Armed with the above charts and graphs it should be fairly easy for you to get a good idea of how long the wait for hot water will be for any given plumbing layout and pump combination. Basically you want to minimize pipe diameters and lengths to minimize the total volume contained in the hot water piping to have
the most efficient hot water plumbing system.

Sunday, June 12, 2011

Using a Chilipepper with a Dedicated Hot Water Return Line

Hot Water Demand Systems and Dedicated Return Lines Are Compatible

For home owners who have a residential hot water circulating system and would like to convert the system to a demand system to save energy, reduce their carbon foot print and be green as far as water and energy conservation go, here is how to do it.

Traditional residential hot water circulating or recirc systems waste a lot of energy. The cost of heating water is generally substantially higher than the cost of the water itself.



With a hot water demand system you will have a wait for the hot water, and although the wait is shorter than with a non-pump residential plumbing system, there is still a waiting period before the hot water reaches the fixture. Once that wait is over then when you turn on the tap you will have nearly instant hot water. The length of the wait depends on two things, the plumbing layout, and the power of the pump being used.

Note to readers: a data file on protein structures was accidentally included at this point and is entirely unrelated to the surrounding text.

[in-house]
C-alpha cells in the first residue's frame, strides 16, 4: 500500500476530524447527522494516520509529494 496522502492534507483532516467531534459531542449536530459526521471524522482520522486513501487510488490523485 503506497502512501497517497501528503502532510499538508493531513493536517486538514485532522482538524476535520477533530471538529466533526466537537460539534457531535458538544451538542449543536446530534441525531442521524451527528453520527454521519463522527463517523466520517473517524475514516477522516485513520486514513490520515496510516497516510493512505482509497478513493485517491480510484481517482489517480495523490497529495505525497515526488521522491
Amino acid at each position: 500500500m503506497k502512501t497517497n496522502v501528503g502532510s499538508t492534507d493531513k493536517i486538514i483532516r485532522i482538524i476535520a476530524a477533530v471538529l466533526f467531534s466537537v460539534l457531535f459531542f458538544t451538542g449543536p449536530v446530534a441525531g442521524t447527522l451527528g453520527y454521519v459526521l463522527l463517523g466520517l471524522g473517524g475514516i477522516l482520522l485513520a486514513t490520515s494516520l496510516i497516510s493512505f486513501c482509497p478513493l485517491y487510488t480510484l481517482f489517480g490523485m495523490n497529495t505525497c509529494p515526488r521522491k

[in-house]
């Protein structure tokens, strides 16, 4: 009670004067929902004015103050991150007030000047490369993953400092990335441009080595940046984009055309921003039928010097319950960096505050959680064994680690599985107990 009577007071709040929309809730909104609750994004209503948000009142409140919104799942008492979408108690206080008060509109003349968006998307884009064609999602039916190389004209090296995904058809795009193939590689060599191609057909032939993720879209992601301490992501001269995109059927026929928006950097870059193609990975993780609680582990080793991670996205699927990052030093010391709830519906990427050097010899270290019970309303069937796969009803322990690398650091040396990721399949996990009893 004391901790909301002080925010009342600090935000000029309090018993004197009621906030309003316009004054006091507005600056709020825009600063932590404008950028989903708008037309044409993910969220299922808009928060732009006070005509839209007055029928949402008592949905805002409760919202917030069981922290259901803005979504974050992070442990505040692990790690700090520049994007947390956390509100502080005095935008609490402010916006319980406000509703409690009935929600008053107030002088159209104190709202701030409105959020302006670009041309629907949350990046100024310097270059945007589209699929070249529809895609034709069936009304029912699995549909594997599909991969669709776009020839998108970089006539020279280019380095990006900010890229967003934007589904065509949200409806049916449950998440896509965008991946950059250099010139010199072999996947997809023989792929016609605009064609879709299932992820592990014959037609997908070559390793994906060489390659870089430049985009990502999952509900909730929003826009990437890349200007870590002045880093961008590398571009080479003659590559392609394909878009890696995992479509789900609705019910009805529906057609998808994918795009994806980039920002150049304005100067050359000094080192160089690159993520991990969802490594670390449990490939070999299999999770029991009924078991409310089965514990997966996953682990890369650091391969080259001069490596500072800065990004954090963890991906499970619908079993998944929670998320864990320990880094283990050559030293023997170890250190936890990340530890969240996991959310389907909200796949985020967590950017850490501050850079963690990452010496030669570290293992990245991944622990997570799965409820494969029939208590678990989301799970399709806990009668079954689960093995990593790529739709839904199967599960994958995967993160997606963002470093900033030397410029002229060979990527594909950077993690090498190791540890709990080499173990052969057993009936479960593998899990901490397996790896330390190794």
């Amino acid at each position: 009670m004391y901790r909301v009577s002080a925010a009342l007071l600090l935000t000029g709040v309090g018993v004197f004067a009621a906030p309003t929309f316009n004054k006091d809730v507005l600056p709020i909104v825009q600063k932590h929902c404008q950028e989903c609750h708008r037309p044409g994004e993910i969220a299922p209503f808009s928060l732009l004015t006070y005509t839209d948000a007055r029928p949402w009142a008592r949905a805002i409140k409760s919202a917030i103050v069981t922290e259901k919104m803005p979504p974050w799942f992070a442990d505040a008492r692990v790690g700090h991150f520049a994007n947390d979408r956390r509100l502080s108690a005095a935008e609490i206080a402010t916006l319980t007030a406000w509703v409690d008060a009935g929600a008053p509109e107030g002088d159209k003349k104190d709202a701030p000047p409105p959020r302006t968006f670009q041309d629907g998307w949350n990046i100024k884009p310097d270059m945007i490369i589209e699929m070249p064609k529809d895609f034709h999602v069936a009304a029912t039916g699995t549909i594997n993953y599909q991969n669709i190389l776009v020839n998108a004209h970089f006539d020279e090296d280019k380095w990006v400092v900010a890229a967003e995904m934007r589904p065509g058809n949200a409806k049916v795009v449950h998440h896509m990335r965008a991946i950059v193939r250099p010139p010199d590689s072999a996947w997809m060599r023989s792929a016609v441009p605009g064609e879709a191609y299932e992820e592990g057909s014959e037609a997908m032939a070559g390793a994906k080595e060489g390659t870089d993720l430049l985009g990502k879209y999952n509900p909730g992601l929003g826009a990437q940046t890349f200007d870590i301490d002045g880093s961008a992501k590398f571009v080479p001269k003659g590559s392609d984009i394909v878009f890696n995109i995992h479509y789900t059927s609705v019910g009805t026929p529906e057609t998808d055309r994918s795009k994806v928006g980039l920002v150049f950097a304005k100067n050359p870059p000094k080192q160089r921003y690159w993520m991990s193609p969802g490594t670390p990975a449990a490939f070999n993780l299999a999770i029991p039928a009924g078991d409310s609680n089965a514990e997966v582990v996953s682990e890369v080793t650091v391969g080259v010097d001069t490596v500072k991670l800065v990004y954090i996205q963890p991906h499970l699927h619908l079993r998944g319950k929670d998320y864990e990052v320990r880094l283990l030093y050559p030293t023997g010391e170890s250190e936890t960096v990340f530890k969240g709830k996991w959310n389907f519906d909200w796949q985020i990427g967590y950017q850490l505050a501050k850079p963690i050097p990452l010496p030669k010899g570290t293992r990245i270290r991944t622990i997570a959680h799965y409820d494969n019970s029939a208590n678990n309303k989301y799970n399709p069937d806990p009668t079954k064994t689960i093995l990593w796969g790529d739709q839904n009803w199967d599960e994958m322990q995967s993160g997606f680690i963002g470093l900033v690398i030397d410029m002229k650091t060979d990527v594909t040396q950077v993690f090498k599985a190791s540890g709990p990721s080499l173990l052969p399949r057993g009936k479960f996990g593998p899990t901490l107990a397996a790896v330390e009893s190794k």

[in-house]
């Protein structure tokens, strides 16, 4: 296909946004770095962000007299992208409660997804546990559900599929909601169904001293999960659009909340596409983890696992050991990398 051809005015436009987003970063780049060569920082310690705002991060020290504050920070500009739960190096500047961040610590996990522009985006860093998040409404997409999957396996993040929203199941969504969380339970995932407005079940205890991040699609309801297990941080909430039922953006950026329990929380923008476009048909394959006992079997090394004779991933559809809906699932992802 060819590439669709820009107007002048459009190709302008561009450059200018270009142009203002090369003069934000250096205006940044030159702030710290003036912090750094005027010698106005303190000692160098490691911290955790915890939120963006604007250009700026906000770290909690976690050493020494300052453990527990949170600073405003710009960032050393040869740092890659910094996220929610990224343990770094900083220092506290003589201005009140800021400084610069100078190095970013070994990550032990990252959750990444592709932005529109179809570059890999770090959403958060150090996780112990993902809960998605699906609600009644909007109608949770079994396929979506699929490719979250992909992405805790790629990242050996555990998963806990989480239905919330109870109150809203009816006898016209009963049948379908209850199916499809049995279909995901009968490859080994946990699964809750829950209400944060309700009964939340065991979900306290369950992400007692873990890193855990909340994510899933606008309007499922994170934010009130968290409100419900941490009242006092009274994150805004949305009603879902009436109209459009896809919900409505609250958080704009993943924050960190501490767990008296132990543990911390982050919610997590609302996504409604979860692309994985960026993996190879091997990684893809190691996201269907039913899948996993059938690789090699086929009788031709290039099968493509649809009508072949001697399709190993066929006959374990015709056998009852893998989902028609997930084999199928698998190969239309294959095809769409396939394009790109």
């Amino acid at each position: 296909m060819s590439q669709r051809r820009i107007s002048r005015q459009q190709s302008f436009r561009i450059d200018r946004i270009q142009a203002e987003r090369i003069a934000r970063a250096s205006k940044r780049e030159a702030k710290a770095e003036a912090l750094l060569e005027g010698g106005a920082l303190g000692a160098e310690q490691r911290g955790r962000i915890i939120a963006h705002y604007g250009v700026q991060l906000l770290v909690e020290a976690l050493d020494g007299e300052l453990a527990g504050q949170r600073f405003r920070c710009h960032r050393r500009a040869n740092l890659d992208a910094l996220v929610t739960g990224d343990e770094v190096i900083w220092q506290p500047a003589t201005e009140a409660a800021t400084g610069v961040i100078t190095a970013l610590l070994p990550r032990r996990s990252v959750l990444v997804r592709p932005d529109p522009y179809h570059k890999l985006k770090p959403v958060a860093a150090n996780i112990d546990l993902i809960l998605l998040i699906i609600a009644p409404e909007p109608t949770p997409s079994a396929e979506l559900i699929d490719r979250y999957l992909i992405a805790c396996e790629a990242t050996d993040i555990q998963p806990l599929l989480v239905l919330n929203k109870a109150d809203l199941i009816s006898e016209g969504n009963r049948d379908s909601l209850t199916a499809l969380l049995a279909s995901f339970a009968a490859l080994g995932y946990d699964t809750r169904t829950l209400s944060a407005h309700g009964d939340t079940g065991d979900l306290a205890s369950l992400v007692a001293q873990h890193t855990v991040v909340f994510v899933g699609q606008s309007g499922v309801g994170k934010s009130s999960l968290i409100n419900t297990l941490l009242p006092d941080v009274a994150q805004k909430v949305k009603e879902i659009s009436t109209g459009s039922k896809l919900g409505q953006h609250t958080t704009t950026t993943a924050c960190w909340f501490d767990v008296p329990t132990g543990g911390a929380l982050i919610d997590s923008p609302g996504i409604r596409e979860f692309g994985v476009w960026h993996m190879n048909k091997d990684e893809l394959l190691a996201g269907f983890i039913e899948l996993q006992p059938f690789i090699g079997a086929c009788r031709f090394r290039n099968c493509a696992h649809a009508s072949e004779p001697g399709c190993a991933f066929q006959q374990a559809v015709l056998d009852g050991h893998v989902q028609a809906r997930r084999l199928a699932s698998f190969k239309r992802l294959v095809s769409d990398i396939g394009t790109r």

Installing a Demand System with a Dedicated Hot Water Return Line

Typically a traditional hot water return line consists of a pipe connected from the hot water supply pipe at the last fixture to the inlet of the water heater. Usually the pump is located at the water.

Replacing the existing pump with a Chilipepper hot water demand pump is very easy to do. Remove the old pump and plumb in the Chilipepper. Use hoses to connect the Chilipepper inlet to the same fitting that was hooked to the old pump's inlet and do the same with the outlet.

You can then either hard wire the buttons to the various fixtures, or if you don't want to string wire in your attic or crawl space or there are other impediments to hard wiring start buttons, use an X10 remote control system for starting the pump from any location. Insteon remote control can also be used but Insteon stuff is pretty pricey.

What to Expect - Operating Your Hot Water Demand System with a Dedicated Return Line

There are differences in the way a hot water demand system and a hot water recirculation system work. .

Since hot water is continuously circulating the loop stays full of hot water. Since a hot water circulating system wastes so much heat energy lots of home owners use timers and or temperature controls to reduce the operating hours and thus reduce the energy wastage.

A timer can be used with the circulating pump to shut if off during periods of no or little use. This does of course save oodles of energy, but is quite inconvenient if you happen to need hot water during one of those periods that the system is turned off.

Another method used to reduce the energy wastage of recirc systems is to have the pump turn on when the temperature drops below a set point and turn off when it reaches an upper set point. The problem is that if you reduce the temperature low enough to realize significant energy savings you don't end up with hot water in the loop, just warm.